The effect of prestrain on the transition behaviour of fracture in a lamellar pearlite steel containing free ferrites has been investigated by means of low temperature tensile tests. The results obtained are summarized as follows: (1) The types of initiation of micro-cracks can be divided into the following classes according to the temperature range. Below TC, almost all of micro-cracks occur at the boundary of pearlite colonies (type A) and micro-cracks in the free ferrite (type B) are observed barely. Between TC and TB, only those of type A are observed. Both type A and type C, which represents micro-cracks grown into the pearlite colony from a boundary of pearlite colony and a free ferrite, are observed near TB in the range between TB and TD·In the vicinity of TD, transgranular micro-cracks in the pearlite colony (type D) are observed in addition to those of types A and C. (2) The non-ductile transition temperature rises with increasing prestrain. (3) When prestrained, the peak of the fracture stress-temperature curve near the ductile transition temperature becomes very weak. The fracture stress of the prestrained specimens is lower than that of the non-strained.
In order to discuss the effect of interaction between corrosion fatigue and stress corrosion cracking on the fracture strength of metals, zero to tension low-cycle fatigue tests with a hold time were conducted under a constant tensile stress on notched sheet specimens of aluminium alloy in salt water (3.0% NaCl). The results obtained are summarized as follows: (1) From the low-cycle corrosion fatigue tests with trapezoidal stress wave, the number of cycles to rupture was found to decrease with increasing stress hold time and was approximately proportional to the cyclic frequency fa. (2) The tests of alternate loading of stress cycling and holding a constant stress showed that, when the proportion of the number of stress cycles to a period of stress wave form was large, the number of cycles to rupture remarkably decreased as compared with that of corrosion fatigue. (3) The crack propagation rate, da/dN, was enhanced by the crack growth during the hold time. The crack growth was remarkably affected by the number of stress cycling in one period of stress wave form and was larger than that of stress corrosion cracking. (4) The effects of the interaction between stress cycling and hold time on crack propagation rate and fracture life were found to change complicatedly with the ratio of the stress cycle time to the hold time in one period of stress wave form.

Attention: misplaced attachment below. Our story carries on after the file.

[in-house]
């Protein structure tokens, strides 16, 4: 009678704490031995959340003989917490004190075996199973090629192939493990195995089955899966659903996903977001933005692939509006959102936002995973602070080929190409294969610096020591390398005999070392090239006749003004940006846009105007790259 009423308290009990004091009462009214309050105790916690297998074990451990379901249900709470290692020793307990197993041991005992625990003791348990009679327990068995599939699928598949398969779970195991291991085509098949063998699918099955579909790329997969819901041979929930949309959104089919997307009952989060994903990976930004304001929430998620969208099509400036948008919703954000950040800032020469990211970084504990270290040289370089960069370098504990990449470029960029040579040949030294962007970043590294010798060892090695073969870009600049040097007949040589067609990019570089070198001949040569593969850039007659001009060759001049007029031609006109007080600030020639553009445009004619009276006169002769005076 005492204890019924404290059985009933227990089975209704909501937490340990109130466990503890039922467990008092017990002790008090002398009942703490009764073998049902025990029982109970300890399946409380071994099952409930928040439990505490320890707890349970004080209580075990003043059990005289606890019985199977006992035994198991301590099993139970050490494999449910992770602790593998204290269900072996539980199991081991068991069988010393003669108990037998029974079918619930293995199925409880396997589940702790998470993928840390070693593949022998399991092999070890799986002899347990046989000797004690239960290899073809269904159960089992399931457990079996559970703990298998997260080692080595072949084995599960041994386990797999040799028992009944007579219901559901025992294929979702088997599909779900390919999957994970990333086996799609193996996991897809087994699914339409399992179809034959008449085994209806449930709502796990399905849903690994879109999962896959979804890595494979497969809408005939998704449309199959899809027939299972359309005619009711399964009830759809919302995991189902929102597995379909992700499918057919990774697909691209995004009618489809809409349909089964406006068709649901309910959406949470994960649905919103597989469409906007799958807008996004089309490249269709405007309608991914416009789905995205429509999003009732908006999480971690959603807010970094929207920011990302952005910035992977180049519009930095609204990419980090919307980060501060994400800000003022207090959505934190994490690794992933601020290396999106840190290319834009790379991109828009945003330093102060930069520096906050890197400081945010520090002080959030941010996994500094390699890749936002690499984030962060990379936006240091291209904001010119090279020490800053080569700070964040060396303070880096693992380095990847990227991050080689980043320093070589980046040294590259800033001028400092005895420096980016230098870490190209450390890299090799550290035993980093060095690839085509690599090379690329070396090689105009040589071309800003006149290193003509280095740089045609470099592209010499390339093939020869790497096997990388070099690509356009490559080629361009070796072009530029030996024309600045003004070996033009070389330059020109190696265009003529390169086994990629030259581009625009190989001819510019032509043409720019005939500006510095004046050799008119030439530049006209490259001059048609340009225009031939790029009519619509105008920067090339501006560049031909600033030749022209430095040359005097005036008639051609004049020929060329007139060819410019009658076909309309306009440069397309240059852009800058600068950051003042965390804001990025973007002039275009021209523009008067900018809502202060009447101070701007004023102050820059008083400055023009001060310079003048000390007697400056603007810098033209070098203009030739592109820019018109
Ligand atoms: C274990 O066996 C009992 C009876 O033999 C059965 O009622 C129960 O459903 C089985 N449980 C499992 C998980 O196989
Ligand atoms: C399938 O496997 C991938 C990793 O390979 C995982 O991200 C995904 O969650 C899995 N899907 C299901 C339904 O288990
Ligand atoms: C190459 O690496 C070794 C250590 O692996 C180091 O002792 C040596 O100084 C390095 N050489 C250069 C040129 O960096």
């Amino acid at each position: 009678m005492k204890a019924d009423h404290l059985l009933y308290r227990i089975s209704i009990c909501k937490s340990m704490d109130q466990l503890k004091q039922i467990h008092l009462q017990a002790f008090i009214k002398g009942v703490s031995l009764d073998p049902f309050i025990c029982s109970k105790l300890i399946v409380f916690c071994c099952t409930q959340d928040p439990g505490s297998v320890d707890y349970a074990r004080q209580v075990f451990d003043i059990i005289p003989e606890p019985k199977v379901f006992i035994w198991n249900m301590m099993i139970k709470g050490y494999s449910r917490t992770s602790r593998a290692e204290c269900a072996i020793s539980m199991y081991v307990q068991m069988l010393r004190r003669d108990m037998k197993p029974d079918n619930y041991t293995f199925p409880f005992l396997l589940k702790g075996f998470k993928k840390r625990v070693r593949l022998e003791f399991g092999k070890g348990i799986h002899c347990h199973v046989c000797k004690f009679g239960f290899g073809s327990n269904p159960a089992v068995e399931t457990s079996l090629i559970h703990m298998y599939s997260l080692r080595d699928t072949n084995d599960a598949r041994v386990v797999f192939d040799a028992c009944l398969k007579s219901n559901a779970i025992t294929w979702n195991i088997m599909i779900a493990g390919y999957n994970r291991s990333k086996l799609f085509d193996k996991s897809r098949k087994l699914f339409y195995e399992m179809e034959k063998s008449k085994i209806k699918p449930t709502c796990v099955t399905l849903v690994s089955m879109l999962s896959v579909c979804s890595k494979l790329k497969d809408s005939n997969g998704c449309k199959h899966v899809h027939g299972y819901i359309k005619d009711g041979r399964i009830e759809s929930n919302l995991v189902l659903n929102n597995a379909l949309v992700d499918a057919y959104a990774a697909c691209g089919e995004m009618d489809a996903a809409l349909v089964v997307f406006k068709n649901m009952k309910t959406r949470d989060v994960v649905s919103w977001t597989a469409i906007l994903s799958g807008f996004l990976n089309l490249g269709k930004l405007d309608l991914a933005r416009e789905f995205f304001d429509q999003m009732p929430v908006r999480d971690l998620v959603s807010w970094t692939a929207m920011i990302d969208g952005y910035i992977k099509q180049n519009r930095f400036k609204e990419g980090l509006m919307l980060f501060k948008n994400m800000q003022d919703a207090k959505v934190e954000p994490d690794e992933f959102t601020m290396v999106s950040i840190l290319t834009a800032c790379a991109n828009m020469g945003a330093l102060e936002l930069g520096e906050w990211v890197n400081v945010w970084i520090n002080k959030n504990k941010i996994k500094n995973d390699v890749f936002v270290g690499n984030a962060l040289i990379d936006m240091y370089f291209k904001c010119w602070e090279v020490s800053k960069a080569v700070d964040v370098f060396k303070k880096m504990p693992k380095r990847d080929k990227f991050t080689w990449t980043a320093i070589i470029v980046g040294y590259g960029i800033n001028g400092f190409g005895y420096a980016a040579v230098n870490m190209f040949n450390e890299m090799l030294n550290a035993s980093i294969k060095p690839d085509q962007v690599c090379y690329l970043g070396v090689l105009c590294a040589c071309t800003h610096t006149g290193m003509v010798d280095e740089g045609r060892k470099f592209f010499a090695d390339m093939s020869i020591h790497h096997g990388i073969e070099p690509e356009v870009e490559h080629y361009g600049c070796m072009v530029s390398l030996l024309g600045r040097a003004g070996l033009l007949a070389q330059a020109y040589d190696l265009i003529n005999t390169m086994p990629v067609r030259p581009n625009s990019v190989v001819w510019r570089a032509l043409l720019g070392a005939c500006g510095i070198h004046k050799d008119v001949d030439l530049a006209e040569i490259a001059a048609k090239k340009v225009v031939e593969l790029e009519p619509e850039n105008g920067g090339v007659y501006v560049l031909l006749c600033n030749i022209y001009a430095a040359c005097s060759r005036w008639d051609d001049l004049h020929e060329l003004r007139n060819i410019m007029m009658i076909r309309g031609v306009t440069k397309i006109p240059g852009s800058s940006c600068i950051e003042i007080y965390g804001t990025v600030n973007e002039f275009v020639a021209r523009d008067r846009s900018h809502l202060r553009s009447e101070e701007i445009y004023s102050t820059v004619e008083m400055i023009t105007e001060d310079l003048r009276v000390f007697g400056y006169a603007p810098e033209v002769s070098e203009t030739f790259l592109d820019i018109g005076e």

In the present paper, the change in strength caused by the difference in the form of cast iron was examined by using round, square and triangular bars with the same sectional area. It was found that the strength increased in order of round, square and triangular form. On the assumptions that (1) the cooling rate in casting depends on the ratio of the surface area to the volume of the castings and (2) the mechanical strength is closely associated with the cooling rate, the following expression was obtained for the tensile strength. σB=K(1/V/S)n where, S is the surface of the cast iron, V is the volume and K and n are experimental constants. Furthermore, microstructural observations were made to understand the above phenomena. In the case of the bars with small sectional area, the graphite structure of E type, appearad in all the bars. The change in mechanical strength caused by the difference in form can mainly be explained from the size, form and distribution pattern of the graphite appearing in cast iron.